11:1012:00  What are the Structural Similarities and Differences between Tree Crowns and Biochar Pore Networks? A Twofold Answer from Fractal Analysis Pierre Dutilleul (McGill University, Canada) A priori, tree crowns and wood pellet biochar do not have much in common, except that the branching patterns of the former and the networks made of pores in the latter have a structural complexity that can be explored by fractal analysis. In this talk, I will explain how macro and microCT scanning technology (CT: computed tomography) can respectively be used to collect images and data to study these two types of structures. Statistical analysis is based on fractal geometry concepts and multifractal tools called “singularity spectrum” and “Rényi entropy spectrum”. The relevant statistical procedures and some newly developed software will be presented, and their application allows researchers to identify which structure, from tree crowns or biochar pore networks, is monofractal and which one is multifractal. This is joint work with Liwen Han (McGill University, Canada), Franziska Srocke (McGill University, Canada; University of Edinburgh, UK,), Ondrej Masek (University of Edinburgh, UK), and Donald Smith (McGill University, Canada).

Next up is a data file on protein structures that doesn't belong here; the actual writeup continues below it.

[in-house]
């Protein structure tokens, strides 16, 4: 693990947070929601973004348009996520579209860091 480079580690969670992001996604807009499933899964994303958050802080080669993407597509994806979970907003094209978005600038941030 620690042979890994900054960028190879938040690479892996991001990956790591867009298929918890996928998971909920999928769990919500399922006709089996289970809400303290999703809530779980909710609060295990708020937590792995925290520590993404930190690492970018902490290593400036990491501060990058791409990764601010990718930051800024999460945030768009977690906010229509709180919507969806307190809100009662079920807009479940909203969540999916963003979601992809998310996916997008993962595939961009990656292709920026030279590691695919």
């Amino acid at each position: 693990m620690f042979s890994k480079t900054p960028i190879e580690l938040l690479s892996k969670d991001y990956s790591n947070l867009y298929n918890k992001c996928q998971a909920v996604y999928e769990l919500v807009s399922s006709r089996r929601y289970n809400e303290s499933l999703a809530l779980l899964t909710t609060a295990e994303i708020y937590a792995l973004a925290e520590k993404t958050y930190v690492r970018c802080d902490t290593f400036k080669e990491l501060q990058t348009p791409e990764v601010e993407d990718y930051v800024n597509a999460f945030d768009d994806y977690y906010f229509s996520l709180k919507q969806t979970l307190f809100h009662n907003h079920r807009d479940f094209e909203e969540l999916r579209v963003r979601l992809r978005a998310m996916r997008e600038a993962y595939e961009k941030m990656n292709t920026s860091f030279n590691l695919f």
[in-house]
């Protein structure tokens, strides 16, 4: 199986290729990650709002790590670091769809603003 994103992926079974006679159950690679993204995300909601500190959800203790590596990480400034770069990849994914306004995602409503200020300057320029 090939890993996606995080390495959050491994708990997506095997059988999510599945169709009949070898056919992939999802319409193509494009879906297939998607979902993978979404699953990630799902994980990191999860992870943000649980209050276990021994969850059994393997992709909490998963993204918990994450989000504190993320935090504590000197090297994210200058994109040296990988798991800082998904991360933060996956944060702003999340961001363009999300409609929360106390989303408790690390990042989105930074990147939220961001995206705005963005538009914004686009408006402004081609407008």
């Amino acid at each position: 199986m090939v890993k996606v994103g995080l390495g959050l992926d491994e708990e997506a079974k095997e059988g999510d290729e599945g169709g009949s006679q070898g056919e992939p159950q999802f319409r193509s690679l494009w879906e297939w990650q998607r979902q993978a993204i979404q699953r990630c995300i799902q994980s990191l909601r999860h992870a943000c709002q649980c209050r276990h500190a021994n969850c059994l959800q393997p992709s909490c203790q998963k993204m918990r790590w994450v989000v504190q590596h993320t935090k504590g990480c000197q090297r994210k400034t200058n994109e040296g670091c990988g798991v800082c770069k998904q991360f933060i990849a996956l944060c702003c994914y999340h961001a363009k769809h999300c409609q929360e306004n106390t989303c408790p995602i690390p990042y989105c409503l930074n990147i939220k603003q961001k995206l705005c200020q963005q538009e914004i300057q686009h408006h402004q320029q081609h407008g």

12:0013:30  Lunch Break 
13:3014:50  Facility tour in the ISM 
14:5015:00  Closing Address Alan Welsh (Australian National University) 
 Past Symposium

 2019/03/25 ISM Symposium on Environmental Statistics 2019
 2018/03/22 ISM Symposium on Environmental Statistics 2018
 2016/12/03 ANUUCISM Joint Symposium on Environmental Statistics
 2016/01/15 ISM Symposium on Environmental Statistics 2016
 2015/02/24 ISM Symposium on Environmental Statistics 2015
 2014/02/05 ISM Symposium on Environmental Statistics 2014
 2013/01/25 ISM Symposium on Environmental Statistics 2013